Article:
One consequence of the superficiality of this attack is that the book avoids grappling with a quandary facing development experts. They must sometimes choose whether to, say, work with the Ethiopian government in order to save lives or walk away in order not to buttress oppression. Easterly calls the first option a “false bargain” because there is no econometric evidence that autocracy is good for economic growth. But it is a real choice. Consider this excerpt from Peter Adamson’s eulogy for Jim Grant, who as head of UNICEF in the 1980s spearheaded a global vaccination campaign that saved millions of children:
For heads of state, he said, you have to pitch in with a simple, doable proposition. You appeal to their idealism, but you also tell them how they can drastically reduce child deaths at a cost they can afford and on a time scale that can bring them political dividends.
He cajoled and persuaded and flattered and shamed and praised. He offered aid money that he didn’t have, and he offered help that the UNICEF country office often wasn’t in a position to give. And he back-slapped and shook hands with them all, whether democratic leaders or dire dictators. He shook hands that were stained with blood, hands that had turned the keys on political prisoners, hands that had signed away human rights, hands that were deep in the country’s till.
Some of this I was occasionally unhappy about, as were others. We worried about the lending of UNICEF’s good name to corrupt and inhuman regimes. But Jim’s answer was always the same. “We don’t like the President so the kids don’t get immunized?” “You want to wait to launch the campaign until all governments are respectable?” [italics in original]
Not only did General Grant forge alliances with ruthless bullies who had killed for power; equally ruthless, he praised them in public if that would save lives. The Tyranny of Experts never acknowledges the strategic role of public rhetoric, taking all quotes from today’s development institutions, such as World Bank praise for Ethiopia, as proof that they are entranced by autocracy. The book hardly addresses the question of when development experts at aid agencies truly wield (autocratic) power and when they are merely choosing to align with existing power structures in order to grasp a crumb of influence. To play off a dichotomy in Easterly’s previous book, searchers and planners are often the same people. The employees of aid agencies, who would seem to be planners, are working in what are for them the trenches, searching for solutions within tight constraints to the problems they face, solving them as best as they can. It’s a bit unseemly to insinuate that the lot of them are tyrants while perching in an ivory tower and dodging the tough choices they face. The book might at least engage with the HRW recommendations for human rights safeguards at the World Bank; but it does not take even that step toward practicality.
Another symmetry between critic and object: the book disapproves of the use of passive voice as “a hallmark of the technocratic approach” because it allows technocrats to say what should be done while glossing over the inconvenient questions of who should do it and with what legitimacy. Yet the book regularly does the equivalent. A leitmotif in its pages is the “debate” between abstract concepts. “[T]his book carries out the debates on the Blank Slate versus learning from history, nations versus individuals, and conscious direction versus spontaneous solutions, and, above all, authoritarian versus free development.” These phrases feel like the start of a joke (“Authoritarian and free development walked into a bar…”). Seriously, concepts don’t debate; people do. For intellectual discipline, it is important to be explicit about 1) who is doing the debating and 2) what sway they hold. Debating authoritarian versus free development is one thing if you are John Adams and Thomas Jefferson at a constitutional convention, another if you are Kermit Roosevelt plotting to overthrow the democratic government of Iran, still another if you are an academic interested in the historical links between economic freedom and growth, and yet another still if you are a tyrannical mid-career health expert at the World Bank with two kids in elementary school…although I’m not quite sure what the debate amounts to in this last case. Does Easterly see the tyrannical development experts as deciding whether to package civil rights with their loans? Presumably not. Who, then, is to debate and to what practical end?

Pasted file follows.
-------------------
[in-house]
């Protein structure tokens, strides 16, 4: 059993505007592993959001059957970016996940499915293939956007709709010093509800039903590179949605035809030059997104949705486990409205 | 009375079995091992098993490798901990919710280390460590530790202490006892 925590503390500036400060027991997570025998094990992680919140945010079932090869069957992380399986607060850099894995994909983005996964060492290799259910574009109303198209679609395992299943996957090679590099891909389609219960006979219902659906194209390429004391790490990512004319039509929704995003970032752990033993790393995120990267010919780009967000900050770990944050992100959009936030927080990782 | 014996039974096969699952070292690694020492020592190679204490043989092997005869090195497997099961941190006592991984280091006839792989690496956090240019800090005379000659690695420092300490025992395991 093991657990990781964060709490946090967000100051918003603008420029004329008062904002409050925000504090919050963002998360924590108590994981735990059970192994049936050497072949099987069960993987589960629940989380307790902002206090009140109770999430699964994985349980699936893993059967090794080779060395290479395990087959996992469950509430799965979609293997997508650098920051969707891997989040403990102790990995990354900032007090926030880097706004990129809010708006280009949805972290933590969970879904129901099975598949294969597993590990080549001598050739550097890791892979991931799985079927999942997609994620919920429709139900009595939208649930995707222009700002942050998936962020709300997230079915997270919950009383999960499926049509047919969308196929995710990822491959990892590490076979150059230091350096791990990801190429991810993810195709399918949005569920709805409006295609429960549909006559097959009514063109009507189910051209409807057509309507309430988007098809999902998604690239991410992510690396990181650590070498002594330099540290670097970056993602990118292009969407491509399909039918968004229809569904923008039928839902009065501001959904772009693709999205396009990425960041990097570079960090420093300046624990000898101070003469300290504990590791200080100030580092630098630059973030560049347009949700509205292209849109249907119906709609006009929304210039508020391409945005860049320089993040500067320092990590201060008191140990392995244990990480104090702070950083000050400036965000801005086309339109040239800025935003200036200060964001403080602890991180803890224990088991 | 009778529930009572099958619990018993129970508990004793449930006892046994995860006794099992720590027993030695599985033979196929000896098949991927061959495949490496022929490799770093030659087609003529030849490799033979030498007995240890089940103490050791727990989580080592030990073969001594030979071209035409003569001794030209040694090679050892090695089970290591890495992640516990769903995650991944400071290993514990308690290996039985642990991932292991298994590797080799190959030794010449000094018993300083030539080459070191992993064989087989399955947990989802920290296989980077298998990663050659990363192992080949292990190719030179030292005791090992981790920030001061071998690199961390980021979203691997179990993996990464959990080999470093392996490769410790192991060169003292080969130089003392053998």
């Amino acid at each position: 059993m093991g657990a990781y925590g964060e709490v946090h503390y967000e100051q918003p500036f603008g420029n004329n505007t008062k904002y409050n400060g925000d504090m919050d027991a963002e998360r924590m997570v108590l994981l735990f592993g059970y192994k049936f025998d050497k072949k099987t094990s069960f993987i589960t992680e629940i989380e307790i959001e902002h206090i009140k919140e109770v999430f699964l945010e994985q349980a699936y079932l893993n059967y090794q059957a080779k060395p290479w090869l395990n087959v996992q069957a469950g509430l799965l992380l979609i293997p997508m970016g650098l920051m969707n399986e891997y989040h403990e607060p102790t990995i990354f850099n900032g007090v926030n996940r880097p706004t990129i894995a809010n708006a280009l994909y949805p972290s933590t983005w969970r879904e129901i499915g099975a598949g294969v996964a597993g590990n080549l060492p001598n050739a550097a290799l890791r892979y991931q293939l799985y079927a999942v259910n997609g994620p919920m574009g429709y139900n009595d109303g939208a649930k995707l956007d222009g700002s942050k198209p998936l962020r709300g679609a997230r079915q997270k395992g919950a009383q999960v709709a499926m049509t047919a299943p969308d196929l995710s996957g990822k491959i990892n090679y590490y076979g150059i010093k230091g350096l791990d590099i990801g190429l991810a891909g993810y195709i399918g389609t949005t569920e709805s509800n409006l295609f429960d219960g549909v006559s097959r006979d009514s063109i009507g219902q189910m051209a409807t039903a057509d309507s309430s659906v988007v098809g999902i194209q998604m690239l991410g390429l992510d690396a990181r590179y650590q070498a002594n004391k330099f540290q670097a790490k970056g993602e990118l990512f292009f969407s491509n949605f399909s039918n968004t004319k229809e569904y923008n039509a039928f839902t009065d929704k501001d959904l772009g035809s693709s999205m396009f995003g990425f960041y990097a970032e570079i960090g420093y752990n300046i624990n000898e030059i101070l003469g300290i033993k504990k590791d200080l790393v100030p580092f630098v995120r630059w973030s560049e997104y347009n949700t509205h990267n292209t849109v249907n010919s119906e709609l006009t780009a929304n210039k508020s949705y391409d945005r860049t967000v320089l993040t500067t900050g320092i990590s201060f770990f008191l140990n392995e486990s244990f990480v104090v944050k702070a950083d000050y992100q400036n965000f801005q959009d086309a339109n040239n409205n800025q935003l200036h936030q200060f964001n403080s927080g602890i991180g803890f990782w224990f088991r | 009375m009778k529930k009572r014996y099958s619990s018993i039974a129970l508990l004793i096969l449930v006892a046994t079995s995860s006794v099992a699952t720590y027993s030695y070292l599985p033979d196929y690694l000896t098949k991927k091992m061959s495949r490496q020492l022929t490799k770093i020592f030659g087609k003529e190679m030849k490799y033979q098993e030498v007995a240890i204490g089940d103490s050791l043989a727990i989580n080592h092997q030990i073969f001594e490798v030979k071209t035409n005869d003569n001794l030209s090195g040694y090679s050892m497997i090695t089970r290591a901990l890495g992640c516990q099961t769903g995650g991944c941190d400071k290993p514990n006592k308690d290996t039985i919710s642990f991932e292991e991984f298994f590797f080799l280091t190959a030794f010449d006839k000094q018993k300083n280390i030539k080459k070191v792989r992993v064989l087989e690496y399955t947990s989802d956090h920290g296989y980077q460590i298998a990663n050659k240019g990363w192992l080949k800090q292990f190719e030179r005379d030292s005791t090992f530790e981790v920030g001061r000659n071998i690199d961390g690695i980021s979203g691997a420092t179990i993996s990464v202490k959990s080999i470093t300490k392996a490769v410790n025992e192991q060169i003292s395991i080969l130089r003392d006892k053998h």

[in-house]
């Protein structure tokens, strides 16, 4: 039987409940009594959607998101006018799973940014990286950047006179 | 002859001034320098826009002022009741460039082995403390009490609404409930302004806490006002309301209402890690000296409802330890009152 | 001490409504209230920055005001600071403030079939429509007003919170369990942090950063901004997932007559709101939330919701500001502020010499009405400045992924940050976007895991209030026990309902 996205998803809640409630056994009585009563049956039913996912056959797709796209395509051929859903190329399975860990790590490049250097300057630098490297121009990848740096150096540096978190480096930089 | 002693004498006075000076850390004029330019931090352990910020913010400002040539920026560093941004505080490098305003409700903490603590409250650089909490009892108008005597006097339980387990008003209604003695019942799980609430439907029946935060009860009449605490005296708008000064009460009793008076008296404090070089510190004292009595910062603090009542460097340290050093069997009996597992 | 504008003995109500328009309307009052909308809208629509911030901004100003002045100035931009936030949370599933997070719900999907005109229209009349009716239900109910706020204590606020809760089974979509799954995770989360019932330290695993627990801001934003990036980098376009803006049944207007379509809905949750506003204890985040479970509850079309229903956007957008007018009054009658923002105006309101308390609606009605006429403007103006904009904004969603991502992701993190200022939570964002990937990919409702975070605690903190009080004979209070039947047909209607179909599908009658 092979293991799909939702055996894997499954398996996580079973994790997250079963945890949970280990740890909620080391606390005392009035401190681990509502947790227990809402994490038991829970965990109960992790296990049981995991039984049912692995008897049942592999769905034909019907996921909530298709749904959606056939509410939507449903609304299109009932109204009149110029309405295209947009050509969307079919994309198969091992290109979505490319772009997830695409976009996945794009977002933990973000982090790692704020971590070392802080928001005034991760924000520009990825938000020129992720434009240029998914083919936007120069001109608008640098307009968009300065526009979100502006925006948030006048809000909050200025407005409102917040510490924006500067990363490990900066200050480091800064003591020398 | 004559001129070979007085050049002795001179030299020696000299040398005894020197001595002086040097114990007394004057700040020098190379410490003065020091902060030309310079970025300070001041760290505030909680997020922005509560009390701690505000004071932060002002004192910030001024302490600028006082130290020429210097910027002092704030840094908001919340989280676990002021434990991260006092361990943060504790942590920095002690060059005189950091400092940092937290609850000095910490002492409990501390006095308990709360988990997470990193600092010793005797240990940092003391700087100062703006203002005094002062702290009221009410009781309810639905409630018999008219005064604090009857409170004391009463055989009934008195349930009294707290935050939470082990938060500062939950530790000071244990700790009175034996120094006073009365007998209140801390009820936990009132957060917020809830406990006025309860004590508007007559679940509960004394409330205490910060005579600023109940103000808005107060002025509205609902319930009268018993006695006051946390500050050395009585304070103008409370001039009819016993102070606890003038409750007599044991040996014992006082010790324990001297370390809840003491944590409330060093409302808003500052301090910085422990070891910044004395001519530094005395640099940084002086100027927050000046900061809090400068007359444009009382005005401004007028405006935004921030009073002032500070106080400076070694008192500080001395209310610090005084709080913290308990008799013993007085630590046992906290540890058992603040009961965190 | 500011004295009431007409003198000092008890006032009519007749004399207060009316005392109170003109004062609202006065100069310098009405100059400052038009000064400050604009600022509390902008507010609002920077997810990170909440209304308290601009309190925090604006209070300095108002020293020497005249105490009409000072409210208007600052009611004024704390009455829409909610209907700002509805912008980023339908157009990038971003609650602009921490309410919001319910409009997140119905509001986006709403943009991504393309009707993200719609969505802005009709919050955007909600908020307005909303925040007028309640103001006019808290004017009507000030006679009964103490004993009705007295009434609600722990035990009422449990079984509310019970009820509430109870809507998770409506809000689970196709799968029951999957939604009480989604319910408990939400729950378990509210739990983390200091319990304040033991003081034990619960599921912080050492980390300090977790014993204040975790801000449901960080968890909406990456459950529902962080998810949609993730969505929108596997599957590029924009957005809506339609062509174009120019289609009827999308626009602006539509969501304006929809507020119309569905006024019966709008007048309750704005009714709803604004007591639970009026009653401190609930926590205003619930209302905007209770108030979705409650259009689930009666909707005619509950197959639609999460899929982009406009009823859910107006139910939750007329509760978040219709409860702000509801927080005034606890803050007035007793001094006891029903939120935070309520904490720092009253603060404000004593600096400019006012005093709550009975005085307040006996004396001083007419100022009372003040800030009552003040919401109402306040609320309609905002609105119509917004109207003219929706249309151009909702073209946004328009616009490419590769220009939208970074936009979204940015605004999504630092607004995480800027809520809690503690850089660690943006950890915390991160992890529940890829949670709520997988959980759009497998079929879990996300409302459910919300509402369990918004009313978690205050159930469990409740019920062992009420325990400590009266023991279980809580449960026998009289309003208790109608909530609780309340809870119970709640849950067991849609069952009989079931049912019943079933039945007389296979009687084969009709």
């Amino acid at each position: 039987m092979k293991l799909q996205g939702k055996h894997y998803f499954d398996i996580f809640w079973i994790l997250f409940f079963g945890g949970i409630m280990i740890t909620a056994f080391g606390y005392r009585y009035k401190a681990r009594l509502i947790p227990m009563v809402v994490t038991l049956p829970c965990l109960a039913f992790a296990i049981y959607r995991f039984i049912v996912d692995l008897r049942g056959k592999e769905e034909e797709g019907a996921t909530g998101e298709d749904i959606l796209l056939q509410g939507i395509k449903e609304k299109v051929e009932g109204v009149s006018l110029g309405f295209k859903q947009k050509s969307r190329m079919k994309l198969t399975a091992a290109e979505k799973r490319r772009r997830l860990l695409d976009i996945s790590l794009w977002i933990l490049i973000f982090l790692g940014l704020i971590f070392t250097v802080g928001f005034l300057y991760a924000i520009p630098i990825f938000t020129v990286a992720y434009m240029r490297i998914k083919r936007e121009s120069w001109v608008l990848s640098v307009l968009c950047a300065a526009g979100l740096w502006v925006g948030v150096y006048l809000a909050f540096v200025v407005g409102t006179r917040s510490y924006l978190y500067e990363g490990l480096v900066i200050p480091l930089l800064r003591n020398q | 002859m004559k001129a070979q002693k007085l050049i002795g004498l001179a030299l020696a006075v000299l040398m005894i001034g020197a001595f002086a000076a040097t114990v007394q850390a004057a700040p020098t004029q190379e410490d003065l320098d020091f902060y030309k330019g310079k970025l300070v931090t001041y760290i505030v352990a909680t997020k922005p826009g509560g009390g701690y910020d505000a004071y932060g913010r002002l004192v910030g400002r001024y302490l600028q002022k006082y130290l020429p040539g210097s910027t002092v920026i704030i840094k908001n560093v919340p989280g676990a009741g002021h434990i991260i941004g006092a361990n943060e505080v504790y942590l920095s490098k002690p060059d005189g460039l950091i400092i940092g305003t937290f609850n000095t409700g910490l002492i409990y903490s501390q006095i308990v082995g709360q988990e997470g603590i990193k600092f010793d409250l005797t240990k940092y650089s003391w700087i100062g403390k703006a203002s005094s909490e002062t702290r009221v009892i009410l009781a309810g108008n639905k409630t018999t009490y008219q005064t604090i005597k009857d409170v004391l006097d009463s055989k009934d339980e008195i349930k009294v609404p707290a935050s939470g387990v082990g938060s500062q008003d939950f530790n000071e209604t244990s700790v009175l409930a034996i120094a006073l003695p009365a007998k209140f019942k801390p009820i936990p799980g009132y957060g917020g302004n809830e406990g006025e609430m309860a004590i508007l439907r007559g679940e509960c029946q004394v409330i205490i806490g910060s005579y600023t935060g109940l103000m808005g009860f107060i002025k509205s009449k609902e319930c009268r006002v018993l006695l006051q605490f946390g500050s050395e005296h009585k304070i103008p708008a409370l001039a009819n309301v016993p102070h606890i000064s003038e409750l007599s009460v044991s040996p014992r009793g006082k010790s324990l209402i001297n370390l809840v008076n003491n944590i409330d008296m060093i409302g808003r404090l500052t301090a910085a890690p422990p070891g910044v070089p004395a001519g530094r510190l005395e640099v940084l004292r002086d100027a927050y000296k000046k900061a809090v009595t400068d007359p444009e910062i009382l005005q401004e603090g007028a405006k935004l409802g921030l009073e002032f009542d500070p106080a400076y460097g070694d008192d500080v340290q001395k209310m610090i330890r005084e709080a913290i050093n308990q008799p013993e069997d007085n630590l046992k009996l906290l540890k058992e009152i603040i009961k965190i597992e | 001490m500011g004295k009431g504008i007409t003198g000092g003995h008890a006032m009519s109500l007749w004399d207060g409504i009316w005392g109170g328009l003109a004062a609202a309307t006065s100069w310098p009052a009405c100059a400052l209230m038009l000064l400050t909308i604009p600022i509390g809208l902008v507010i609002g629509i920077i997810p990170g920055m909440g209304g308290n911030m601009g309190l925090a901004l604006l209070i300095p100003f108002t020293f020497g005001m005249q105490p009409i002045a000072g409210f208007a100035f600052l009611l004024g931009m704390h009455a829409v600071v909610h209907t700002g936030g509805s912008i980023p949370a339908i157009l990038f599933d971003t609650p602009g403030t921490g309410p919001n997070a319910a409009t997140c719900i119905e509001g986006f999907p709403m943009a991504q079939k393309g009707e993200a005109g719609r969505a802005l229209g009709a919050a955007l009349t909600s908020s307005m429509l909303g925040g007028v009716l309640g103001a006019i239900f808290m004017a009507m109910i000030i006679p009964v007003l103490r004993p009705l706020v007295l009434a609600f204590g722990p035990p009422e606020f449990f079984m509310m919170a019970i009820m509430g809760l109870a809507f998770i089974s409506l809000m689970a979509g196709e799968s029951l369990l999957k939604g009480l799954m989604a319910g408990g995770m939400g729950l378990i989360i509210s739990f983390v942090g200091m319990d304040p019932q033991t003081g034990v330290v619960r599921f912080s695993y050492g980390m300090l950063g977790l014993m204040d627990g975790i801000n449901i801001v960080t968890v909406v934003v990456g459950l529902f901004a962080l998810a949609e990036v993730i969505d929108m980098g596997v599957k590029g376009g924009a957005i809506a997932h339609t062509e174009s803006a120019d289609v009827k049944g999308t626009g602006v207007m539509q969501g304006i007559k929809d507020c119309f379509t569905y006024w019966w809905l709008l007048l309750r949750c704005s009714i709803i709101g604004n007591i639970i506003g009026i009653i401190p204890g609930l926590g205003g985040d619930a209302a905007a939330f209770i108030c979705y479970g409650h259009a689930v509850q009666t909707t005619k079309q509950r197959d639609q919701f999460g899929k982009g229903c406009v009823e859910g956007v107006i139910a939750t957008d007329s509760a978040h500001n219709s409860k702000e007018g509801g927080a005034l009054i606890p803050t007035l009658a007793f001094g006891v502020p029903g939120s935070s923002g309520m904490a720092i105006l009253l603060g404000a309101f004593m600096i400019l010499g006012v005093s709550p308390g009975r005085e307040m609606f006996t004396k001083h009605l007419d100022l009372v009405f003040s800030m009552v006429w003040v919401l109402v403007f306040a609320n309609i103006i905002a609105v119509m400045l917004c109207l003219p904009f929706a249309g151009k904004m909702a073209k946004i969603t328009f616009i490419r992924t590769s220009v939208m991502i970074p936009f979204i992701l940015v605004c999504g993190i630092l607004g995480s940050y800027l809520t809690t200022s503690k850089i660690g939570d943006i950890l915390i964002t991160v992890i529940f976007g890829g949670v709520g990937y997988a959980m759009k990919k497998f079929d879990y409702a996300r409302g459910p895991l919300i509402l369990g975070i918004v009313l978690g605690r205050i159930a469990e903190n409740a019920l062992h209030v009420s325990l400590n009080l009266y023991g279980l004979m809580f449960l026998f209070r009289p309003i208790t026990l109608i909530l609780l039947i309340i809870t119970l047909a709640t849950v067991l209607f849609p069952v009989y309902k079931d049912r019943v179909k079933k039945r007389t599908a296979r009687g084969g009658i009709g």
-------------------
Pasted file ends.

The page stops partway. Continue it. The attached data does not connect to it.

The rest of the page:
In sum, I think this book, like its predecessor, gets tripped up in places by ill-defined abstractions. Just as searchers and planners are usually the same (when Steve Jobs told his people to create the iPad, was that top-down planning or “spontaneous” problem solving by a market actor?), the phraseology in Tyranny of Experts tends to blur distinct groups. There are the autocrats who adopt with various degrees of sincerity the rhetoric of centrally planned development and then use it to rationalize human rights violations. There are the foreign institutions that collaborate with them, sometimes for the best humanitarian reasons, sometimes out of geo-realpolitik. There are less-powerful human beings within those institutions, who are seemingly the “experts” and “economists” in this book’s title. I think it is a mistake to simply tar one group with the sins of another.
All that is about the 20% of the book I don’t like. The other 80% I mostly like.
The heart of the book is Bill Easterly sharing an intellectual journey that took him through rich history and intriguing econometrics. Through clear writing, plentiful storytelling, and touches of humor, he brings the reader along too. I’m sure he makes it look easier than it is.
Many accounts of development aid begin with Harry Truman’s inaugural speech in 1949, which included foreign aid in a four-point plan to counter the international spread of communism. “For the first time in history, humanity possesses the knowledge and the skill to relieve the suffering of these people.” Easterly opened my eyes to the historical sources of the ideas in that speech. “In fact,” Easterly writes, “it was not the first time in history that it was the first time in history.” Woodrow Wilson uttered a similar phrase in 1919, at a comparably freighted historical moment.